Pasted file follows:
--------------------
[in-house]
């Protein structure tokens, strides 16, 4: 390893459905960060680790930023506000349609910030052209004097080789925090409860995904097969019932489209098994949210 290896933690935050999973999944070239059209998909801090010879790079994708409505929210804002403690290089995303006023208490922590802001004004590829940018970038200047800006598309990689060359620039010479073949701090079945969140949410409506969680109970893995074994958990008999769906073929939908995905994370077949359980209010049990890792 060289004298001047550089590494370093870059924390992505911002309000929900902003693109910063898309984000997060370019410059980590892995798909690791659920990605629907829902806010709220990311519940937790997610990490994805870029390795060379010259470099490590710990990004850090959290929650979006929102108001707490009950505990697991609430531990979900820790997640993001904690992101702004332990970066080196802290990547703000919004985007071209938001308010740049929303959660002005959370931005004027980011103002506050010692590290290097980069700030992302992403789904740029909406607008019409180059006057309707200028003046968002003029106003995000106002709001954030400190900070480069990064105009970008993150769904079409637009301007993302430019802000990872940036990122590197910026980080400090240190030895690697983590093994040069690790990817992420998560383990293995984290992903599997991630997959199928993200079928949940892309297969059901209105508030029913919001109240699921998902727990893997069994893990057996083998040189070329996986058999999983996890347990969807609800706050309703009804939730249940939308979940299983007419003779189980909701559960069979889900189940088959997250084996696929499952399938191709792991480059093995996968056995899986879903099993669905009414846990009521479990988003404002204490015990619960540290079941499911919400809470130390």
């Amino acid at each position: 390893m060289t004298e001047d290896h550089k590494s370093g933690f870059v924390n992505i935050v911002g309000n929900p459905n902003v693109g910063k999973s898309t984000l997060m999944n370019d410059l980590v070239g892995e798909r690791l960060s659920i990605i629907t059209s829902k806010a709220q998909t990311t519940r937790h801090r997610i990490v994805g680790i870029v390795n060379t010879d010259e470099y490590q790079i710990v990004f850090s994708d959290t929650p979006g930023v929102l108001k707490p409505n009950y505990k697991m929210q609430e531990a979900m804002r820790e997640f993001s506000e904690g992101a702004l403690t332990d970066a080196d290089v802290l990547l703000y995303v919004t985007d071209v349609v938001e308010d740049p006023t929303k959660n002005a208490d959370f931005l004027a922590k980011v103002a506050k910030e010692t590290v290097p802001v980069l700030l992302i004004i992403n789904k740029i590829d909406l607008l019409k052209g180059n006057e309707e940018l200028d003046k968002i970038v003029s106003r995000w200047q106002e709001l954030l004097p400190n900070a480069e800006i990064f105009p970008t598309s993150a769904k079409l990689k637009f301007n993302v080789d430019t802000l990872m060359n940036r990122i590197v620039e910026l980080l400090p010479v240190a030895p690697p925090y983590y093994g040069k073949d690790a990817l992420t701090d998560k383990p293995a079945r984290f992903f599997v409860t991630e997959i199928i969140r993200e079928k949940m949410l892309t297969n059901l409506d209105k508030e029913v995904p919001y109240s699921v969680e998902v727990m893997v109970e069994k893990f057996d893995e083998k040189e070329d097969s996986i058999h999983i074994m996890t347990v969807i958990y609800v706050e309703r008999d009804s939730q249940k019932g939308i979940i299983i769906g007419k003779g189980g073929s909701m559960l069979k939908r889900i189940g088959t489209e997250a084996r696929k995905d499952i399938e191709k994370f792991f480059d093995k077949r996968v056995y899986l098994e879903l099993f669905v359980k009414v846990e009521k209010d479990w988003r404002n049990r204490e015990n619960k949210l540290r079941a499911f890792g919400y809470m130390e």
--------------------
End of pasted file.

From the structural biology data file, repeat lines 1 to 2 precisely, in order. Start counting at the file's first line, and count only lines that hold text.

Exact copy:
[in-house]
């Protein structure tokens, strides 16, 4: 390893459905960060680790930023506000349609910030052209004097080789925090409860995904097969019932489209098994949210 290896933690935050999973999944070239059209998909801090010879790079994708409505929210804002403690290089995303006023208490922590802001004004590829940018970038200047800006598309990689060359620039010479073949701090079945969140949410409506969680109970893995074994958990008999769906073929939908995905994370077949359980209010049990890792 060289004298001047550089590494370093870059924390992505911002309000929900902003693109910063898309984000997060370019410059980590892995798909690791659920990605629907829902806010709220990311519940937790997610990490994805870029390795060379010259470099490590710990990004850090959290929650979006929102108001707490009950505990697991609430531990979900820790997640993001904690992101702004332990970066080196802290990547703000919004985007071209938001308010740049929303959660002005959370931005004027980011103002506050010692590290290097980069700030992302992403789904740029909406607008019409180059006057309707200028003046968002003029106003995000106002709001954030400190900070480069990064105009970008993150769904079409637009301007993302430019802000990872940036990122590197910026980080400090240190030895690697983590093994040069690790990817992420998560383990293995984290992903599997991630997959199928993200079928949940892309297969059901209105508030029913919001109240699921998902727990893997069994893990057996083998040189070329996986058999999983996890347990969807609800706050309703009804939730249940939308979940299983007419003779189980909701559960069979889900189940088959997250084996696929499952399938191709792991480059093995996968056995899986879903099993669905009414846990009521479990988003404002204490015990619960540290079941499911919400809470130390």